Non-traditional Careers

Welcome to MCB Philip Andrew Helig!

Hear from Science Assistant Philip Andrew Helig

What is your educational background?

I graduated from the University of Mary Washington with a Bachelor’s of Science. While there, I majored in Biology and minored in Chemistry.

What is your position? When did you start working in MCB?

I started working as a Science Assistant in June of 2015. As a Science Assistant, I do special projects for the division, assist Principal Investigators during proposal submission, translate some of the more complicated science into plain language, and assist with the MCB Blog posts.

What attracted you to work for NSF?

Last year, I had the opportunity to work as an intern in the Division of Environmental Biology and MCB. This prior experience at NSF led me to apply for the position of Science Assistant. I knew this job was perfect for me because of my science background and my love for the subject. I also knew that this would be an amazing networking opportunity, with an abundance of science professionals available for me to talk to about a possible future in science. I really liked the people that I worked with at NSF.

What have you learned so far from your position?

In my previous appointments at NSF, I was in charge of organizing and retiring files. That experience greatly strengthened my organizational skills.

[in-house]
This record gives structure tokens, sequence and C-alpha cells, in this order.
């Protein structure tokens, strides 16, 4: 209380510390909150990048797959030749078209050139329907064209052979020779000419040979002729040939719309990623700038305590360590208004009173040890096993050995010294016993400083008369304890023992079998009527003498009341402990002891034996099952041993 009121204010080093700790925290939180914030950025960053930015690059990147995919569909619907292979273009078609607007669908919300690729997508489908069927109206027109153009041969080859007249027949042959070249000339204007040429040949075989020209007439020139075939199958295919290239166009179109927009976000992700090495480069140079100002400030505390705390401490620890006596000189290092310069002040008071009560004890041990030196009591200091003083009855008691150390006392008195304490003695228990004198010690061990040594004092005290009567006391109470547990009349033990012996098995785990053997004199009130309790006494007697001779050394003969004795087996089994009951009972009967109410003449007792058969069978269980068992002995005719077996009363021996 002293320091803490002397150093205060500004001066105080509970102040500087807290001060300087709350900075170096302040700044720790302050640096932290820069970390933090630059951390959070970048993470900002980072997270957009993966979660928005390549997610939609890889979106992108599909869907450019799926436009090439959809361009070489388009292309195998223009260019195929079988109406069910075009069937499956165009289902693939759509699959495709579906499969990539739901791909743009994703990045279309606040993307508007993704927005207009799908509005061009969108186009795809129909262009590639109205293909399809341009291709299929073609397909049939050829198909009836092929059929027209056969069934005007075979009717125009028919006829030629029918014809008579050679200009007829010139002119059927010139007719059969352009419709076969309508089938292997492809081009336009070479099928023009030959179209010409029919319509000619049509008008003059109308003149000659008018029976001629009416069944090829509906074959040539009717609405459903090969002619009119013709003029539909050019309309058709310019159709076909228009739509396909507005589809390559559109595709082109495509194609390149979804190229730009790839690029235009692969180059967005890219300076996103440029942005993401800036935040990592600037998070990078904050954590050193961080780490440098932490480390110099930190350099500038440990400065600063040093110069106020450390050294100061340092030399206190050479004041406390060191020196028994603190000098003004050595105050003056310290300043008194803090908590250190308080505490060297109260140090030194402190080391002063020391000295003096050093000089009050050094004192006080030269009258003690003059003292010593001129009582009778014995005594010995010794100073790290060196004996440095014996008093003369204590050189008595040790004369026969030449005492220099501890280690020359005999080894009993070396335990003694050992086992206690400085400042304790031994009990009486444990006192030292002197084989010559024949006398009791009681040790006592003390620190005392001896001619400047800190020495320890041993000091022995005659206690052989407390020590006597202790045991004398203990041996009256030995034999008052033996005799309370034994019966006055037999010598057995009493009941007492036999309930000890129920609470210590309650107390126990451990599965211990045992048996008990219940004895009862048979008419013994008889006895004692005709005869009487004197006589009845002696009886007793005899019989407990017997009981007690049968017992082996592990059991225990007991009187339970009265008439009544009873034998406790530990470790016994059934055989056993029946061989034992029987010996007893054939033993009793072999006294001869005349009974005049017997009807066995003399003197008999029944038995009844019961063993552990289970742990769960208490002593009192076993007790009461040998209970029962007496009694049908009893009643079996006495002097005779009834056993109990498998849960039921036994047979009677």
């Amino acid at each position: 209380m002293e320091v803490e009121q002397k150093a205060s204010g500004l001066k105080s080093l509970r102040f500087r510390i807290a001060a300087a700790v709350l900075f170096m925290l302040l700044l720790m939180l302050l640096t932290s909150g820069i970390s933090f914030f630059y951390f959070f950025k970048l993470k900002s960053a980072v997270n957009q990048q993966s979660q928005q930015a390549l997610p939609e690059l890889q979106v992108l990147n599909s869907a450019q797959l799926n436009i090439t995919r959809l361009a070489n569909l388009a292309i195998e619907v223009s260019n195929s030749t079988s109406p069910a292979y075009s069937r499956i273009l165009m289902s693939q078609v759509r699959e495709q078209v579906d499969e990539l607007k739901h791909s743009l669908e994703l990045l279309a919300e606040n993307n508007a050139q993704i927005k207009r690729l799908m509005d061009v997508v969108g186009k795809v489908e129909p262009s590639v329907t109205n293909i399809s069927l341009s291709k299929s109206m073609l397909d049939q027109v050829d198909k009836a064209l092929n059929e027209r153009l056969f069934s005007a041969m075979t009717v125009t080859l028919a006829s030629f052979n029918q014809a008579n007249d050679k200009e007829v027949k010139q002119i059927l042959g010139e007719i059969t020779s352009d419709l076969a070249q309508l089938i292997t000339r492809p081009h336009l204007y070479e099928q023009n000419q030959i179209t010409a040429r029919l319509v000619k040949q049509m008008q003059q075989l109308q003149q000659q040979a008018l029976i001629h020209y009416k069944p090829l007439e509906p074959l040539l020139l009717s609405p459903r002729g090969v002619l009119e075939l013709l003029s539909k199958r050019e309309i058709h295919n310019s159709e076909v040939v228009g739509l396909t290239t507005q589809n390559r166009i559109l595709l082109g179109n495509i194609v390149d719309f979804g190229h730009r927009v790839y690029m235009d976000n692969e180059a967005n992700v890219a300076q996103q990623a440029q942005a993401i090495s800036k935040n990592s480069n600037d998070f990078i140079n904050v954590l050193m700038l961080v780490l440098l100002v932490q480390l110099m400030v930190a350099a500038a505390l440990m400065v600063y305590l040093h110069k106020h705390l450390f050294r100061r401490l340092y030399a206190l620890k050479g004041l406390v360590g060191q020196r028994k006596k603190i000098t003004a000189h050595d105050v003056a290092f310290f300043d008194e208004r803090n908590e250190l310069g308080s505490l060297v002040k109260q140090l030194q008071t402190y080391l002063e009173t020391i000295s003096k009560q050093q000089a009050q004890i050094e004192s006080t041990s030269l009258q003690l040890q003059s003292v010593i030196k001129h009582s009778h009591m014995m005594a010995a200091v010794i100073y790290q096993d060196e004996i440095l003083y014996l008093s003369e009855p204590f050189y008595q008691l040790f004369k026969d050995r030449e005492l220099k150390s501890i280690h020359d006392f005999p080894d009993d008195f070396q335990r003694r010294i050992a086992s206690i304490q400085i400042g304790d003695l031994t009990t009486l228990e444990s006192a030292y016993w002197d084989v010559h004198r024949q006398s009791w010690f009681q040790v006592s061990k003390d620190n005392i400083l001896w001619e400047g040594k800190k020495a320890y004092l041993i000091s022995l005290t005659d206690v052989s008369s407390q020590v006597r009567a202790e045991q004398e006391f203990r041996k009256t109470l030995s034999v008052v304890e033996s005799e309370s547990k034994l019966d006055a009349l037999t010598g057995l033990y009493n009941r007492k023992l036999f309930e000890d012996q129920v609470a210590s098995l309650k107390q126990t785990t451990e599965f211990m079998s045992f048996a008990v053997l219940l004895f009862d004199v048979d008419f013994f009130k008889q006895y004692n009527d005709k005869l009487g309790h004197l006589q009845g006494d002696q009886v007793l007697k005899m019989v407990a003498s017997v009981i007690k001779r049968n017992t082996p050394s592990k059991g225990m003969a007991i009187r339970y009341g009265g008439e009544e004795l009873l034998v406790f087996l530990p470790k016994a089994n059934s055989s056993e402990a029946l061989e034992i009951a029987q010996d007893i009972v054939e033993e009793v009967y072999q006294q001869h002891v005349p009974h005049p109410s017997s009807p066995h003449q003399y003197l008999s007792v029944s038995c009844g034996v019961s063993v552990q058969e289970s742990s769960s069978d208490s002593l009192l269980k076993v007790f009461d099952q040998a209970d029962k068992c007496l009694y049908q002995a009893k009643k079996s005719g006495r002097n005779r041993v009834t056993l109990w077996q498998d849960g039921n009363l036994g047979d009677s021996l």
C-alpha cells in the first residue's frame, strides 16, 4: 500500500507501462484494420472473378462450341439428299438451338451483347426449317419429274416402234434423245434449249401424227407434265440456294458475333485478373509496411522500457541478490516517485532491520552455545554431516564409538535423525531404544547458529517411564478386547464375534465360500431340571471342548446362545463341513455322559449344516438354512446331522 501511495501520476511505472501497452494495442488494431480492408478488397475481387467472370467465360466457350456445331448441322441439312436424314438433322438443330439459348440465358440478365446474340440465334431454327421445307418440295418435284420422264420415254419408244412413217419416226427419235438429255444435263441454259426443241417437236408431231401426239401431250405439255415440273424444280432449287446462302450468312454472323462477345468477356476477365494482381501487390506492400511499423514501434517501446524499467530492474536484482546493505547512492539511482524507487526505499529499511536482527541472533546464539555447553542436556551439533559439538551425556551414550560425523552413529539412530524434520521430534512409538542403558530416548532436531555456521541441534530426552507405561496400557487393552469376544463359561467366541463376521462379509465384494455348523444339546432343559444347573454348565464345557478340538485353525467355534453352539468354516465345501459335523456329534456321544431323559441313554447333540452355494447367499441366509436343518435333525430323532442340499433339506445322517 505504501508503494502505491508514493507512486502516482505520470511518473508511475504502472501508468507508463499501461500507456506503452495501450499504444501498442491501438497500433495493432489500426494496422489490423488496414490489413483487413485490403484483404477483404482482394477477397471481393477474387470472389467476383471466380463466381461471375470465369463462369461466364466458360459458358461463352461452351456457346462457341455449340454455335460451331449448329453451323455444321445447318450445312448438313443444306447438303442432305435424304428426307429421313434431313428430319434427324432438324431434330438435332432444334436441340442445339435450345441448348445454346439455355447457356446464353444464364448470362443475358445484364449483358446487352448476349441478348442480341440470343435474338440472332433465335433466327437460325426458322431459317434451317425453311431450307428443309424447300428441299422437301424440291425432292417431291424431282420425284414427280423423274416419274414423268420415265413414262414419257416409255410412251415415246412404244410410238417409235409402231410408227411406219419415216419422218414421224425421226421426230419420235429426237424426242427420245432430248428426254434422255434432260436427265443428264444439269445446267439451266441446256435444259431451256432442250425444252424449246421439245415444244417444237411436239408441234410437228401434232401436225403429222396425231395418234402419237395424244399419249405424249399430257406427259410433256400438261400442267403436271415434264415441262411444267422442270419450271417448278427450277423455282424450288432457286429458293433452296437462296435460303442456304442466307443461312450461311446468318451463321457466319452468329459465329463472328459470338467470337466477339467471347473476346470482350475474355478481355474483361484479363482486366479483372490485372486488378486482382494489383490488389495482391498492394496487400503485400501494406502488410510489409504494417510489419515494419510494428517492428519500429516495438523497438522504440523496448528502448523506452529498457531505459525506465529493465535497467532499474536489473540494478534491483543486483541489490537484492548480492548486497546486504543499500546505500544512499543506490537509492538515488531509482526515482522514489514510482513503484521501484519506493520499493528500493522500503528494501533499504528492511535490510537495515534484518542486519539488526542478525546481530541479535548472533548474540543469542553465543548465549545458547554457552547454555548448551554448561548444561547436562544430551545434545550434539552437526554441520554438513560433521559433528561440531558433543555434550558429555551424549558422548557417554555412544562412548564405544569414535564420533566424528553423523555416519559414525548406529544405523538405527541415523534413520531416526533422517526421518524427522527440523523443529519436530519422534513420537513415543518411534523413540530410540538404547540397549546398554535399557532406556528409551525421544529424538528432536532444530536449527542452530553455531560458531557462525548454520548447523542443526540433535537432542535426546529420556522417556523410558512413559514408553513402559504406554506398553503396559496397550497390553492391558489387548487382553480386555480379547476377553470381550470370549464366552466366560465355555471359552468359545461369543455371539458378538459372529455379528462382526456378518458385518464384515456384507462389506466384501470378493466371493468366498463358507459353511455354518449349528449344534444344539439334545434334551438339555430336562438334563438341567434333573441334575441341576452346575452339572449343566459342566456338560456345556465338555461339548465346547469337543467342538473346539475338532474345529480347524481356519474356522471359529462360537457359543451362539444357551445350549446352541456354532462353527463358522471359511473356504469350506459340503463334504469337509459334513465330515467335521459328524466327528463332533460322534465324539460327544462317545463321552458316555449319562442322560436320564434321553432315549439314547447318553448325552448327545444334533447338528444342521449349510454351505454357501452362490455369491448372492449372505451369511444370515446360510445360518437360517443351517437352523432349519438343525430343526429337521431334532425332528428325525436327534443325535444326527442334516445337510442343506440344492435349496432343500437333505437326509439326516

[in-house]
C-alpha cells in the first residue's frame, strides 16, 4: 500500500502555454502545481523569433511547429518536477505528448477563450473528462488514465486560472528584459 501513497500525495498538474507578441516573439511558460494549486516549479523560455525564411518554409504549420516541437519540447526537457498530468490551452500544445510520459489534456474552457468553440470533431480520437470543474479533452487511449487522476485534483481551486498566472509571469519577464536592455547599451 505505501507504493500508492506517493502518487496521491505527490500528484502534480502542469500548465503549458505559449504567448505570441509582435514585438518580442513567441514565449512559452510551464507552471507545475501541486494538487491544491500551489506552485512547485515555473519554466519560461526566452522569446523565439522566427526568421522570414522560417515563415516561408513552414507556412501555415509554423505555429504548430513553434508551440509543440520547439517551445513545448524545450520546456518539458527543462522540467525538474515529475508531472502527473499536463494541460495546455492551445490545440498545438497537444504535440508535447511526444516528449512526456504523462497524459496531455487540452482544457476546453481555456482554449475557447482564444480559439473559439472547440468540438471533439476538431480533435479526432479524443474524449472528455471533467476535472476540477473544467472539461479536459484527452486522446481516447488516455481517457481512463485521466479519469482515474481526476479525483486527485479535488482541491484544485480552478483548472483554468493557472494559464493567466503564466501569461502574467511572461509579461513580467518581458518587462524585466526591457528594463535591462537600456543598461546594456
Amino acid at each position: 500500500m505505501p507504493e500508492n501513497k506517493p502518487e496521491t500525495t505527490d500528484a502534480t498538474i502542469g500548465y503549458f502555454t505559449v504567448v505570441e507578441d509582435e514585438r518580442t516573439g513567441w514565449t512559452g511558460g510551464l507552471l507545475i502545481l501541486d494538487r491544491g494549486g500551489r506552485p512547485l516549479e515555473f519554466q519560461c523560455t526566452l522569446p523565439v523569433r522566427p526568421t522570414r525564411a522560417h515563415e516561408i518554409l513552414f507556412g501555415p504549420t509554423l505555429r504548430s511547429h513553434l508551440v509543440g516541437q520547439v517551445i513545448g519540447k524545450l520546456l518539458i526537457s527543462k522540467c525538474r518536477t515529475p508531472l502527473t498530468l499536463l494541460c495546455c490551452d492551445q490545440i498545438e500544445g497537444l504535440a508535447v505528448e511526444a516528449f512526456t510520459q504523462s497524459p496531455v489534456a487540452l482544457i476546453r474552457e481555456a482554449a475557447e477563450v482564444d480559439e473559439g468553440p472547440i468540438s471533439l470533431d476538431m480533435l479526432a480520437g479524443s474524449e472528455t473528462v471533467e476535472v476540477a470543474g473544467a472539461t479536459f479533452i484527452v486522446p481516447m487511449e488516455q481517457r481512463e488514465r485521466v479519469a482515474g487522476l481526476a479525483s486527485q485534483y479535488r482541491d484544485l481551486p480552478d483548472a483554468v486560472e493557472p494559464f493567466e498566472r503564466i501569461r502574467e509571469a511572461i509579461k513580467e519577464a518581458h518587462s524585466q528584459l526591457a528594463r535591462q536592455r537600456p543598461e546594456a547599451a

Though I was somewhat comfortable with my writing abilities when at school, it wasn’t until I started working here as a Science Assistant that I really started to feel confident. Being surrounded by people who are so passionate about science has reinforced my love for science. My interest in biology and biochemistry has grown significantly since I started working in MCB.


Welcome to MCB Arvin Tahami!

Hear from Arvin Tahami, the newest member of the MCB Division.

What is your educational background?

I have a masters degree in Biotechnology from California State University, San Marcos.

What is your position? When did you start working in MCB?

I started two weeks ago as a Presidential Management Fellow. I work as a Biologist in MCB.

The Presidential Management Fellowship program is led by the Office of Personnel Management to recruit recent graduates from graduate programs into federal service. Recently OPM has added an additional STEM track designed specifically for recent graduates with a background in science, technology, engineering, and mathematics. My appointment is in the PMF STEM track.

What attracted you to work for NSF?

Scientists working on important projects to advance our basic understanding of science rely on funding from organizations like the NSF to carry out their work. My role at the NSF allows me the unique privilege to play a part in making sure that our nation’s top scientists, working on worthy projects with the potential to have the highest impact, can apply to the NSF for the funding they need.

What have you learned in the first two weeks of your position?

I am very excited to be a part of MCB. Everybody here is very passionate about our mission. So far I’ve enjoyed the opportunity to observe a couple proposal panel reviews. It has been very fascinating watching scientists debate the merits of each proposal being reviewed. Peer review is central to the advancement of science. Using this process to evaluate funding proposals is very fitting with the foundation’s mission. I’ve learned a great deal about how review panels evaluate proposals by watching them in action.